The most underserved counties with poor access to hospital care are listed on the right-hand side of Table 2. The concentration of poor access to hospital care in the southern rural portion of Indiana —especially along the Ohio River— is extreme. Only one county on the list, Benton County, is located in Northern Indiana. Seven of the top-ten 10 counties with poor access to hospital care also appear on the top-ten list of worst access to physician care, and are thus double-disadvantaged: Benton, Crawford, Ohio, Perry, Posey, Spencer, and Switzerland counties.
Who Lives in Counties with Poor Health Care Access?
Identifying the counties that have poor health care access is very important to ensure that resources are directed where they are needed. It is equally important to identify vulnerable population groups who live in areas with insufficient health care access. Comparing the population in the counties with best health care access to the population in the counties with worst access, our study shows that:
- The elderly are slightly over-represented in areas with poor access to health care.
- Children under five are slightly over-represented in areas with good access to health care.
- The population in areas with poor access to health care is almost exclusively white. In contrast, the population in areas with good health care access is much more diverse, with about 20% of the population being non-white.
- Farm employment in the area with poor health care access makes up almost 8% of total employment, but is nearly absent from areas with good health care access.
- The average per capita income is substantially lower in the area with poor health care access than in the area with good health care access. The difference amounts to more than $5,000.
- Residents in the area with poor access to health care are, on average, less educated than the residents of the area with good health care access. The percentage of residents with a college degree is more than twice as high in good compared to poor health care accessibility areas. At the other end of the educational attainment scale, persons without a high school degree are strongly over-represented in the area with poor health care access.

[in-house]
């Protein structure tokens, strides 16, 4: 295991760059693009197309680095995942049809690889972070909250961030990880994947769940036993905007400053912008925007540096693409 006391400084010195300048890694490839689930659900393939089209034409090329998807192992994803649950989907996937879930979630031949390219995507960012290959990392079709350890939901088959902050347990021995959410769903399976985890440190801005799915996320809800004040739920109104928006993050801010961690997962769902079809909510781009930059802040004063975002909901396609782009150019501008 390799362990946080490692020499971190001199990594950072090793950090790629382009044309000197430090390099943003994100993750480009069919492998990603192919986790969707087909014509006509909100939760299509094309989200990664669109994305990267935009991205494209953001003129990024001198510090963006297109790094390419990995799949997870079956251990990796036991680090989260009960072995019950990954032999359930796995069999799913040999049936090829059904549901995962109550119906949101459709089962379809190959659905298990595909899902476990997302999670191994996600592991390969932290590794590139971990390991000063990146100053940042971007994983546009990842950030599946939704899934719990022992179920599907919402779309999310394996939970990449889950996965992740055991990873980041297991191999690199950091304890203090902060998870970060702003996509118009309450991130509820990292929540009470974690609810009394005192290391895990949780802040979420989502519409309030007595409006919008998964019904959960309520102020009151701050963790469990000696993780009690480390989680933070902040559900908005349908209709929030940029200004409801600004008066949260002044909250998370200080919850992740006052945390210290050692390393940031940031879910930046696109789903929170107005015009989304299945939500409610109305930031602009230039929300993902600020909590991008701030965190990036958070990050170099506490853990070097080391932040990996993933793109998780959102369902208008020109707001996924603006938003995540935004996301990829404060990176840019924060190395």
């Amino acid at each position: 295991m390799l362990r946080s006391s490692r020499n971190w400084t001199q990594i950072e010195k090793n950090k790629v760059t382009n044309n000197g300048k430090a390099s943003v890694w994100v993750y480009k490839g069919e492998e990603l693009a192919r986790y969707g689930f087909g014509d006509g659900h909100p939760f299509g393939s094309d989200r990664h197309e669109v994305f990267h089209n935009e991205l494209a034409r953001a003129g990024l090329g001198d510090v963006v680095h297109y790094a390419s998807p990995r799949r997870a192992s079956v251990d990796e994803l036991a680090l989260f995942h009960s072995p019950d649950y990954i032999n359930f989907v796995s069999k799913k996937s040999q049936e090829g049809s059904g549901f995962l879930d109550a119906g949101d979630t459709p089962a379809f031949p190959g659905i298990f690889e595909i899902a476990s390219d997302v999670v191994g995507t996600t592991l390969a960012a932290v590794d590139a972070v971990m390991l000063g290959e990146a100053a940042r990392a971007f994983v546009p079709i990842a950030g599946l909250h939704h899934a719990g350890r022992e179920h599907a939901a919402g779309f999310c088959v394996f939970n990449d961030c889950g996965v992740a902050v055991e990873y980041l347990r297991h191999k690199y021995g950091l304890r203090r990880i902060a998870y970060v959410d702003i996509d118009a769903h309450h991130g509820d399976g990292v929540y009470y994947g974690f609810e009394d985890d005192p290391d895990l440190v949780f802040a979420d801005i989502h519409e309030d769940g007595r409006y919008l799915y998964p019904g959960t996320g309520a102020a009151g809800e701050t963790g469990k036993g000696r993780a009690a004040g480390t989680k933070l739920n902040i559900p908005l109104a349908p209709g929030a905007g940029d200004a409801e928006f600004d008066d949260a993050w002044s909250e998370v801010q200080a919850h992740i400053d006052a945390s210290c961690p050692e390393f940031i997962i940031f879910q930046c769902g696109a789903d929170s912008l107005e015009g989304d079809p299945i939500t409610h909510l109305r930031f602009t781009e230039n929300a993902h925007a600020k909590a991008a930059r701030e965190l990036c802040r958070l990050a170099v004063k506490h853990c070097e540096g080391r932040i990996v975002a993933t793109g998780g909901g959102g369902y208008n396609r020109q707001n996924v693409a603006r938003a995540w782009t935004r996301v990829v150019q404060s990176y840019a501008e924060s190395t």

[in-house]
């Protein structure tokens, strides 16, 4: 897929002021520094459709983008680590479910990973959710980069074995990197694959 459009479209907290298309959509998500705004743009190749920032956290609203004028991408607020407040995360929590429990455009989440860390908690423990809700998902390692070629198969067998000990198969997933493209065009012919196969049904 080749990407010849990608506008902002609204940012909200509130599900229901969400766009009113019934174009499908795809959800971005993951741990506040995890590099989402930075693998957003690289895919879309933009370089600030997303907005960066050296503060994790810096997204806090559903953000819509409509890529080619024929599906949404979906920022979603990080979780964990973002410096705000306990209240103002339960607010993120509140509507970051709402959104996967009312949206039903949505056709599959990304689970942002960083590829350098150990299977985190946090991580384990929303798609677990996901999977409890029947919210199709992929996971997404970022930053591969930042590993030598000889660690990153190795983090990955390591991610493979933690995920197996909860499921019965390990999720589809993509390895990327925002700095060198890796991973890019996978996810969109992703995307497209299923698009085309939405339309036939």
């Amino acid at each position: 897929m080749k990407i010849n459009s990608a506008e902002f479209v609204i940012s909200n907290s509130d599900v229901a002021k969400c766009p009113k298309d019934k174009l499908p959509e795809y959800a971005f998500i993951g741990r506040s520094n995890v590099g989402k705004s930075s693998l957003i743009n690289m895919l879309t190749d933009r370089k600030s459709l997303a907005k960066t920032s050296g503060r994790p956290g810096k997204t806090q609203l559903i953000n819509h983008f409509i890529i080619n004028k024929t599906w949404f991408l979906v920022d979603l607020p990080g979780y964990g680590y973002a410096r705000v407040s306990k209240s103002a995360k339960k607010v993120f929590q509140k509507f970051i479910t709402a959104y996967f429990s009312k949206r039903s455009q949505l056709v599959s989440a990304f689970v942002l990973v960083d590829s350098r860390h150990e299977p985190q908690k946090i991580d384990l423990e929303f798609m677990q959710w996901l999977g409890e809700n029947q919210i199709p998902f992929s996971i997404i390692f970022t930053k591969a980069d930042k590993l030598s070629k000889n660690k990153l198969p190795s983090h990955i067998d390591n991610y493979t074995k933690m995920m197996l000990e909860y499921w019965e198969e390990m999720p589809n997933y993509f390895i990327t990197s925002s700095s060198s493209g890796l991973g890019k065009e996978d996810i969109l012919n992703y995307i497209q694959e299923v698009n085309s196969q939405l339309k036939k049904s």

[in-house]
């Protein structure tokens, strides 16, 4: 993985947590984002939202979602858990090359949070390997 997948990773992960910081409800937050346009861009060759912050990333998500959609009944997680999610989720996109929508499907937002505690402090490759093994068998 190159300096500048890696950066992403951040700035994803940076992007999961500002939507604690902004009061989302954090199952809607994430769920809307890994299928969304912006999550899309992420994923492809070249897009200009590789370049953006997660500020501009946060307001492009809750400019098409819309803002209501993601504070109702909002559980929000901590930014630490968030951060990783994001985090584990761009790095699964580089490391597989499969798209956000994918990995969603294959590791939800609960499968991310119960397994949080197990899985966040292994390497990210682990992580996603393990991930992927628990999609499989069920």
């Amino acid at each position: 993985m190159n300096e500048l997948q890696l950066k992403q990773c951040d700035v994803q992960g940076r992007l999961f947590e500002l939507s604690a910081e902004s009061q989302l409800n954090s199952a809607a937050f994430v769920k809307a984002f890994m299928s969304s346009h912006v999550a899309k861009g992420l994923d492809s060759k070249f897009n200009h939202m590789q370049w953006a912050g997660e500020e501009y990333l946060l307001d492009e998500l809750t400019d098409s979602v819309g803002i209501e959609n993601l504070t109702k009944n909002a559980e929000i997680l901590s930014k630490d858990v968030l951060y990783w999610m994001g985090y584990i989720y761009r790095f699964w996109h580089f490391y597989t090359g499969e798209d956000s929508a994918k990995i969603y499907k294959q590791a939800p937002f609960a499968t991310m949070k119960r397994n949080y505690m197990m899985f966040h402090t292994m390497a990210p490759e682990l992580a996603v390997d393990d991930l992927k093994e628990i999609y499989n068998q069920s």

Equal provision of healthcare services for all people in all parts of Indiana is a challenge to policymakers. Our research shows that Indiana's rural counties turn out to be the most poorly served places when it comes to health care. This is an inconvenience for everybody living in these areas. It is also a heavy burden for the elderly, those who are suffering from chronic disease such as diabetes, and pregnant women needing pre-natal care. Insufficient access to health care can be fatal in cases where patients need immediate medical attention. For example, patients suffering a heart attack require medical care within an hour to increase survival chances and to avoid permanent damage to the heart. Insufficient access to care can also deter people from seeking preventive care resulting in more expensive treatments in the long run.
Health care services in remote rural areas can certainly be improved by increasing the number of physicians in the affected counties, along with increasing the number of Rural Health Clinics and extending their services. But we also recommend strategies that make it easier for rural residents to access excellent health care services in urban areas in Indiana. Extending the ambulance service, including airlifting patients needing emergency care, is just one example. However, we may also look to new technologies allowing remote access to the expertise of physicians and hospitals in urban centers.